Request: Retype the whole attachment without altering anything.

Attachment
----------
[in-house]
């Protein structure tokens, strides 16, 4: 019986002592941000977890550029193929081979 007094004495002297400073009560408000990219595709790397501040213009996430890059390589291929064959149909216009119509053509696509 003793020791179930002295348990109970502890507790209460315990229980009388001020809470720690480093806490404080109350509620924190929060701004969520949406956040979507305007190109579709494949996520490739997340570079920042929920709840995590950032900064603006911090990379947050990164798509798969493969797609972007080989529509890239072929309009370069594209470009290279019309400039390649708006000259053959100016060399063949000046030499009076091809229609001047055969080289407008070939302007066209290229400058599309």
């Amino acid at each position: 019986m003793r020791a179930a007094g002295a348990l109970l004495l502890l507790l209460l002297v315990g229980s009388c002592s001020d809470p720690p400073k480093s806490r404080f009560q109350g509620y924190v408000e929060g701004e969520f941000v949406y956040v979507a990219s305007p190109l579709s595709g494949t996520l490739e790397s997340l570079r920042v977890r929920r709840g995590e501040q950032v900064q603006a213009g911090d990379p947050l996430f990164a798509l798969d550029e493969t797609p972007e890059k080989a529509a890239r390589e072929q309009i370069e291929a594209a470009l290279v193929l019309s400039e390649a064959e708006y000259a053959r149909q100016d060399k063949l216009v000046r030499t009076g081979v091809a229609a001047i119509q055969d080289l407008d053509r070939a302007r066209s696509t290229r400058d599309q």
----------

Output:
[in-house]
């Protein structure tokens, strides 16, 4: 019986002592941000977890550029193929081979 007094004495002297400073009560408000990219595709790397501040213009996430890059390589291929064959149909216009119509053509696509 003793020791179930002295348990109970502890507790209460315990229980009388001020809470720690480093806490404080109350509620924190929060701004969520949406956040979507305007190109579709494949996520490739997340570079920042929920709840995590950032900064603006911090990379947050990164798509798969493969797609972007080989529509890239072929309009370069594209470009290279019309400039390649708006000259053959100016060399063949000046030499009076091809229609001047055969080289407008070939302007066209290229400058599309």
């Amino acid at each position: 019986m003793r020791a179930a007094g002295a348990l109970l004495l502890l507790l209460l002297v315990g229980s009388c002592s001020d809470p720690p400073k480093s806490r404080f009560q109350g509620y924190v408000e929060g701004e969520f941000v949406y956040v979507a990219s305007p190109l579709s595709g494949t996520l490739e790397s997340l570079r920042v977890r929920r709840g995590e501040q950032v900064q603006a213009g911090d990379p947050l996430f990164a798509l798969d550029e493969t797609p972007e890059k080989a529509a890239r390589e072929q309009i370069e291929a594209a470009l290279v193929l019309s400039e390649a064959e708006y000259a053959r149909q100016d060399k063949l216009v000046r030499t009076g081979v091809a229609a001047i119509q055969d080289l407008d053509r070939a302007r066209s696509t290229r400058d599309q």